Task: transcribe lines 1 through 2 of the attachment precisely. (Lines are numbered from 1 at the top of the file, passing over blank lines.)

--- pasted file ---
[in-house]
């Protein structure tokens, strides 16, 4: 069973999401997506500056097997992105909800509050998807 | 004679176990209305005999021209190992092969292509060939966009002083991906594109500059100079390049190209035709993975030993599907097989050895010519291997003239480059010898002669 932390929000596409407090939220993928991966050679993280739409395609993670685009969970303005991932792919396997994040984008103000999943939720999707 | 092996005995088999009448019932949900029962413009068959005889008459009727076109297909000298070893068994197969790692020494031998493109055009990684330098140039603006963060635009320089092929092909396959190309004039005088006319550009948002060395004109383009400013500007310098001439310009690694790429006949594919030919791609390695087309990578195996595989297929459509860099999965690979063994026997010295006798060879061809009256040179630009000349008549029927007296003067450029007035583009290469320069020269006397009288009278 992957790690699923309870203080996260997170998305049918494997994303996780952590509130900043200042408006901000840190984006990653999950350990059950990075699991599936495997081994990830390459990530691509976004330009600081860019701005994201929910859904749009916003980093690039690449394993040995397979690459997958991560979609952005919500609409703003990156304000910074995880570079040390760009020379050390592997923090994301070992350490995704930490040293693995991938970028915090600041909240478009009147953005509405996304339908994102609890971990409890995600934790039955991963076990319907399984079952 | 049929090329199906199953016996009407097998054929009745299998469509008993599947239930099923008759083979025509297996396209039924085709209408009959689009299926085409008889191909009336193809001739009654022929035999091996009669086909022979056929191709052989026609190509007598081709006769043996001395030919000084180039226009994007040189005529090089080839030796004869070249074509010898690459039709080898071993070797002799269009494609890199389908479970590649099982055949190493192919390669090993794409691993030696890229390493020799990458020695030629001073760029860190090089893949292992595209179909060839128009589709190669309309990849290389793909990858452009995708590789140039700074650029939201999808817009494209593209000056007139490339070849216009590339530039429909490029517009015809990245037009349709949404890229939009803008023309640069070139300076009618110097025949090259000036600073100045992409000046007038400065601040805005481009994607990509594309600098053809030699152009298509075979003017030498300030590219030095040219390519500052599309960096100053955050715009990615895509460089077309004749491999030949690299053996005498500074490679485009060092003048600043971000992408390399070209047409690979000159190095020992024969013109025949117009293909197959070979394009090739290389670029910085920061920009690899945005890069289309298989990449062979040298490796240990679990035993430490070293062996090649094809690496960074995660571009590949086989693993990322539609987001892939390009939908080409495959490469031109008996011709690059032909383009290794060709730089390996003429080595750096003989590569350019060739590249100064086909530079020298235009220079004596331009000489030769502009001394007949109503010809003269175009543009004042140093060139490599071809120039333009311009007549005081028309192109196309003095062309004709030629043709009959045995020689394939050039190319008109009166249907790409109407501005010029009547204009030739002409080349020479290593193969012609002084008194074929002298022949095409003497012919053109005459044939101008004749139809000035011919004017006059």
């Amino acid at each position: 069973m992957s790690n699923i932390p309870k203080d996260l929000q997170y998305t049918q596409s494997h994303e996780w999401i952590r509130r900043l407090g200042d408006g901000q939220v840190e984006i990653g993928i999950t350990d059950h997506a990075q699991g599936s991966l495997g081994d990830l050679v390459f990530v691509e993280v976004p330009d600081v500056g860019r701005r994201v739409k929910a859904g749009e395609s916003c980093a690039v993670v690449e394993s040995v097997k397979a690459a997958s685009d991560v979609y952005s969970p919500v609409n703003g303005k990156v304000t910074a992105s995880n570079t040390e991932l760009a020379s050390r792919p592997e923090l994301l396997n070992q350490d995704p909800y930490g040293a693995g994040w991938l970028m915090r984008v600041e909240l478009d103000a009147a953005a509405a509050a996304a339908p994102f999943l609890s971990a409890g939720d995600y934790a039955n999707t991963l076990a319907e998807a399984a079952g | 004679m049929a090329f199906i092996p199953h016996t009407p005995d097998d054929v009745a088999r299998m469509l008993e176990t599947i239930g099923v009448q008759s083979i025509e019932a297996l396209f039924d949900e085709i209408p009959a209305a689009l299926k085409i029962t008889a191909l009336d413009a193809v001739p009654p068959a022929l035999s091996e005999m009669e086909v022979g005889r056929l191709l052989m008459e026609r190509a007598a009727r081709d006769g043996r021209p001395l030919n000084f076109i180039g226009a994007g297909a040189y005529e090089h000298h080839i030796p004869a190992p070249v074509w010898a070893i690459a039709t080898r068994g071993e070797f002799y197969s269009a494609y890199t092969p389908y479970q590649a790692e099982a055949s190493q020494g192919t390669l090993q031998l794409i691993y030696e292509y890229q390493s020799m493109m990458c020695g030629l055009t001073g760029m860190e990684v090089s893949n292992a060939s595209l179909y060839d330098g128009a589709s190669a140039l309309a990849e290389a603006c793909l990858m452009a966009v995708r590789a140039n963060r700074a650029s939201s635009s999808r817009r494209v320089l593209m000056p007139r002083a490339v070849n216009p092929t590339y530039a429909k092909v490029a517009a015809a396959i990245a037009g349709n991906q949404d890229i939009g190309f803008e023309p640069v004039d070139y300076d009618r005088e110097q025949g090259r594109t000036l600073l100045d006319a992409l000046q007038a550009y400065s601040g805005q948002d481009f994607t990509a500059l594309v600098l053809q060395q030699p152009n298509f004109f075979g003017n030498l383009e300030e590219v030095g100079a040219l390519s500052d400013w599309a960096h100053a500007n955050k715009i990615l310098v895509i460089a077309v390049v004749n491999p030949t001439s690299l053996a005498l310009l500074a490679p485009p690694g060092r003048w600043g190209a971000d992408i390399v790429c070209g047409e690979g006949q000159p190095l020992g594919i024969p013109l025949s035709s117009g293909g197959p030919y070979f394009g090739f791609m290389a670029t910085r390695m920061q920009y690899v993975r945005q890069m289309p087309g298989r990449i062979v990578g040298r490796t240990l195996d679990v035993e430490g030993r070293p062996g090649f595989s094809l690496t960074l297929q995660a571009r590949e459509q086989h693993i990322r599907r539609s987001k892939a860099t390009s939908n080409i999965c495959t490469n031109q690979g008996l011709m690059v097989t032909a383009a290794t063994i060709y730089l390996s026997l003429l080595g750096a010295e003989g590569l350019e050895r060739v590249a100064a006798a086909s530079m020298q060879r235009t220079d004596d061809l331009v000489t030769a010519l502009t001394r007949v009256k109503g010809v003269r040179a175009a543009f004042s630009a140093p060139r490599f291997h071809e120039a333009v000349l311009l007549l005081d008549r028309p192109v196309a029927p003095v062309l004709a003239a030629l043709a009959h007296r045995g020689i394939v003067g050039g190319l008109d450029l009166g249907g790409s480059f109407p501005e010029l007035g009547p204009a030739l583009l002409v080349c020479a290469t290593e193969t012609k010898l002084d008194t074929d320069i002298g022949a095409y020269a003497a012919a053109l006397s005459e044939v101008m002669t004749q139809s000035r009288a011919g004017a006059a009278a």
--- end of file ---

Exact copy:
[in-house]
């Protein structure tokens, strides 16, 4: 069973999401997506500056097997992105909800509050998807 | 004679176990209305005999021209190992092969292509060939966009002083991906594109500059100079390049190209035709993975030993599907097989050895010519291997003239480059010898002669 932390929000596409407090939220993928991966050679993280739409395609993670685009969970303005991932792919396997994040984008103000999943939720999707 | 092996005995088999009448019932949900029962413009068959005889008459009727076109297909000298070893068994197969790692020494031998493109055009990684330098140039603006963060635009320089092929092909396959190309004039005088006319550009948002060395004109383009400013500007310098001439310009690694790429006949594919030919791609390695087309990578195996595989297929459509860099999965690979063994026997010295006798060879061809009256040179630009000349008549029927007296003067450029007035583009290469320069020269006397009288009278 992957790690699923309870203080996260997170998305049918494997994303996780952590509130900043200042408006901000840190984006990653999950350990059950990075699991599936495997081994990830390459990530691509976004330009600081860019701005994201929910859904749009916003980093690039690449394993040995397979690459997958991560979609952005919500609409703003990156304000910074995880570079040390760009020379050390592997923090994301070992350490995704930490040293693995991938970028915090600041909240478009009147953005509405996304339908994102609890971990409890995600934790039955991963076990319907399984079952 | 049929090329199906199953016996009407097998054929009745299998469509008993599947239930099923008759083979025509297996396209039924085709209408009959689009299926085409008889191909009336193809001739009654022929035999091996009669086909022979056929191709052989026609190509007598081709006769043996001395030919000084180039226009994007040189005529090089080839030796004869070249074509010898690459039709080898071993070797002799269009494609890199389908479970590649099982055949190493192919390669090993794409691993030696890229390493020799990458020695030629001073760029860190090089893949292992595209179909060839128009589709190669309309990849290389793909990858452009995708590789140039700074650029939201999808817009494209593209000056007139490339070849216009590339530039429909490029517009015809990245037009349709949404890229939009803008023309640069070139300076009618110097025949090259000036600073100045992409000046007038400065601040805005481009994607990509594309600098053809030699152009298509075979003017030498300030590219030095040219390519500052599309960096100053955050715009990615895509460089077309004749491999030949690299053996005498500074490679485009060092003048600043971000992408390399070209047409690979000159190095020992024969013109025949117009293909197959070979394009090739290389670029910085920061920009690899945005890069289309298989990449062979040298490796240990679990035993430490070293062996090649094809690496960074995660571009590949086989693993990322539609987001892939390009939908080409495959490469031109008996011709690059032909383009290794060709730089390996003429080595750096003989590569350019060739590249100064086909530079020298235009220079004596331009000489030769502009001394007949109503010809003269175009543009004042140093060139490599071809120039333009311009007549005081028309192109196309003095062309004709030629043709009959045995020689394939050039190319008109009166249907790409109407501005010029009547204009030739002409080349020479290593193969012609002084008194074929002298022949095409003497012919053109005459044939101008004749139809000035011919004017006059």